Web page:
At the time, Islam, like lots of religions, was a concoction of bits of other religions, beliefs and practices. These had been borrowed and customised along the way. Remember this part of the world was the crucible of civilisation, the epicentre of the world’s great trading routes and a place where the three main monotheist religions, Christianity, Judaism and Islam had been founded – Judaism and Christianity literally a few yards from each other, Islam a few hundred miles down the road.
Given this mix, it’s hardly surprising that there were huge overlaps in these faiths and, as Islam was the newest creed, it borrowed the most. Al Wahhab objected to this evolutionary, almost ‘hand-me-down’ approach to Islam. As a purist, he wanted to go back to basics, to make pristine the religion. Possibly the most important tenet of Wahhabis is that they believe in what they call “the oneness of God”. As a result, association with lesser gods, other gods, mysticism, shrines, temples, saints or holy men amounts to idolatry and must be stamped out.
This put Wahhabis on a collision course with the other strains of Islam such as Shi’as or, even worse in the eyes of the Wahhabis, Sufism. Shi’as and Sufis were the enemy within and, of course, Judaism and Christianity were the enemies at the door. Wahhabis called for jihad against all these infidels.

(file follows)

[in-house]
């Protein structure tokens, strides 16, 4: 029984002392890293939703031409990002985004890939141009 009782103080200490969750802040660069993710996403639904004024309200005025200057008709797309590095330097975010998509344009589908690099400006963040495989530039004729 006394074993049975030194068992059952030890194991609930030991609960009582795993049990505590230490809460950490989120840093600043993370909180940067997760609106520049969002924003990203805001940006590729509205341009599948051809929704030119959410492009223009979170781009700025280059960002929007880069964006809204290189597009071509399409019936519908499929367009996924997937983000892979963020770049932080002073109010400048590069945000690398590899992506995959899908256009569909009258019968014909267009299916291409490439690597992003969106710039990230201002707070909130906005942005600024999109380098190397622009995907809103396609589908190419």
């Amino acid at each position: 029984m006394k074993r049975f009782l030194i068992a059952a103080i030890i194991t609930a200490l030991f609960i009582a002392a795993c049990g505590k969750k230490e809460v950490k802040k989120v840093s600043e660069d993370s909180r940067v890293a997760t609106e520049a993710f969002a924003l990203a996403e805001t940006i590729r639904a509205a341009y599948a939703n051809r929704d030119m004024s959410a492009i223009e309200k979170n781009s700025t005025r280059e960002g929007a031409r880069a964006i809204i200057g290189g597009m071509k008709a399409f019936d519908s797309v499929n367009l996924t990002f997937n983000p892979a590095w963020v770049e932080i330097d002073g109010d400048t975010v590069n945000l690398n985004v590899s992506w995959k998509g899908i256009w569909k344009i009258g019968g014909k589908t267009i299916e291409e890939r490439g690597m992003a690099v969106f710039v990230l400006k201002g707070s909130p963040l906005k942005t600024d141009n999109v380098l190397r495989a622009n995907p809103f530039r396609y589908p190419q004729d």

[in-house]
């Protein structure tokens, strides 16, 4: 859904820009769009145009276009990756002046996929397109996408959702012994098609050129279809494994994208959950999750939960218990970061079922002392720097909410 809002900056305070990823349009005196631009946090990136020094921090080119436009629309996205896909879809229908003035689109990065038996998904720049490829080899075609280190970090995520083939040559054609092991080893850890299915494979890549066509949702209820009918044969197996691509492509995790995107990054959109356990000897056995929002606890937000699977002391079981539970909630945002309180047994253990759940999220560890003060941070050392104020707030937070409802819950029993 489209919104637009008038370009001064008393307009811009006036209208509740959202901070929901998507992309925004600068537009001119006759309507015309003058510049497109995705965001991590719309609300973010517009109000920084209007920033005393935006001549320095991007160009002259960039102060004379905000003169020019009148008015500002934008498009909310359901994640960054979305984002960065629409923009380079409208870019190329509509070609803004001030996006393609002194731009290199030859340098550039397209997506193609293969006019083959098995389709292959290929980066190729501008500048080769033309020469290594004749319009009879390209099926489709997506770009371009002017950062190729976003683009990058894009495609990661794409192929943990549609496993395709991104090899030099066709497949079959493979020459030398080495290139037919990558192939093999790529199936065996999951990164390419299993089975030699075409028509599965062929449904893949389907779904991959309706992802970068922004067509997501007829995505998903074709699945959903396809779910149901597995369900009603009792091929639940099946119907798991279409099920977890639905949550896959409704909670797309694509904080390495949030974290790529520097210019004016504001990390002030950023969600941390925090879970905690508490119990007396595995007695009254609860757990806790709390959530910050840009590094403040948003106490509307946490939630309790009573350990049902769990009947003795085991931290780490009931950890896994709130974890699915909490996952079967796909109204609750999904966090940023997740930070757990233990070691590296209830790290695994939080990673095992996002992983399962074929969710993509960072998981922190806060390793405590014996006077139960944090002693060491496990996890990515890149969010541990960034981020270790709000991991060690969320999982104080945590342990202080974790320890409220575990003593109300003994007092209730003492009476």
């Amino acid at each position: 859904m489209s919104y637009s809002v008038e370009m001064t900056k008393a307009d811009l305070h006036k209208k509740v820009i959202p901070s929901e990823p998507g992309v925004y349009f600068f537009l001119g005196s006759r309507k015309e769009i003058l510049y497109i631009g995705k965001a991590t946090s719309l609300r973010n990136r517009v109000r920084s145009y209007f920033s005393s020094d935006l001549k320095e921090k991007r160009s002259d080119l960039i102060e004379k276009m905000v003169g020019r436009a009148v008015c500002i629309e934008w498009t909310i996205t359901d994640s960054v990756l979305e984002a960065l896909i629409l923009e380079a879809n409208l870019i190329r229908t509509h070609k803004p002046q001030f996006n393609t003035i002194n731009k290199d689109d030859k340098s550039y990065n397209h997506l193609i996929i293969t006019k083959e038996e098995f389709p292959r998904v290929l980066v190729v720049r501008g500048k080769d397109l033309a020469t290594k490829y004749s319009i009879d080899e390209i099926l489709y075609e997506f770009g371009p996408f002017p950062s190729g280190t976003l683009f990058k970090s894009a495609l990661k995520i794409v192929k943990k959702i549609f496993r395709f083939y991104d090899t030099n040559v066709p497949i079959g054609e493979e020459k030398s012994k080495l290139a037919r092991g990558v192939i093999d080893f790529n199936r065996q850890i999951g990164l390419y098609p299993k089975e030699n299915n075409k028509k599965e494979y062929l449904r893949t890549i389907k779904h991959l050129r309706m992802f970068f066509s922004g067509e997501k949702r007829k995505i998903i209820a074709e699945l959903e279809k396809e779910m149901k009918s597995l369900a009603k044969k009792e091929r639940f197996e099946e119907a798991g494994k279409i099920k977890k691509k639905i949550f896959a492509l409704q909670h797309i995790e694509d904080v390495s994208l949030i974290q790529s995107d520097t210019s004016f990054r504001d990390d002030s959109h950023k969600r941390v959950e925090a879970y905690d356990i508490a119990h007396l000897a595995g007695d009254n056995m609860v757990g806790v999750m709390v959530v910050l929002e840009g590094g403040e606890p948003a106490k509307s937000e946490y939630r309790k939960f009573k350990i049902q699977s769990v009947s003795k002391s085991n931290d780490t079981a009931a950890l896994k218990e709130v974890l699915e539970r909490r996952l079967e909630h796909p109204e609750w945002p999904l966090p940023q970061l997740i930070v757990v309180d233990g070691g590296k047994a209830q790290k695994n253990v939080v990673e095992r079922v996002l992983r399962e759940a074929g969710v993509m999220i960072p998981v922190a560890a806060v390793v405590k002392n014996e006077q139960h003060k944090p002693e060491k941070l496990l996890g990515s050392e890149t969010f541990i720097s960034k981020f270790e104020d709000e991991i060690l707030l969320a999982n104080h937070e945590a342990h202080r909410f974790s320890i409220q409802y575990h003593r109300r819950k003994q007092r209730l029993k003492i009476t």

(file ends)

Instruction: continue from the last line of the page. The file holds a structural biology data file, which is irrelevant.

The Saudi/Wahhabi alliance was cemented by war and conquest as Arabian armies, immersed in a pure sectarian Islam, rampaged around the southern flanks of the crumbling Ottoman Empire. The Wahhabis were feared, deploying extremely brutal tactics against their Shi’ite enemies, for example in their sacking in the early 19th century of Karbala, Mecca and Medina, which were particularly vicious. But just in case we Christians get on our high horse, such sectarian savagery was a re-run of the earlier, 17th century, Thirty Years War in Europe.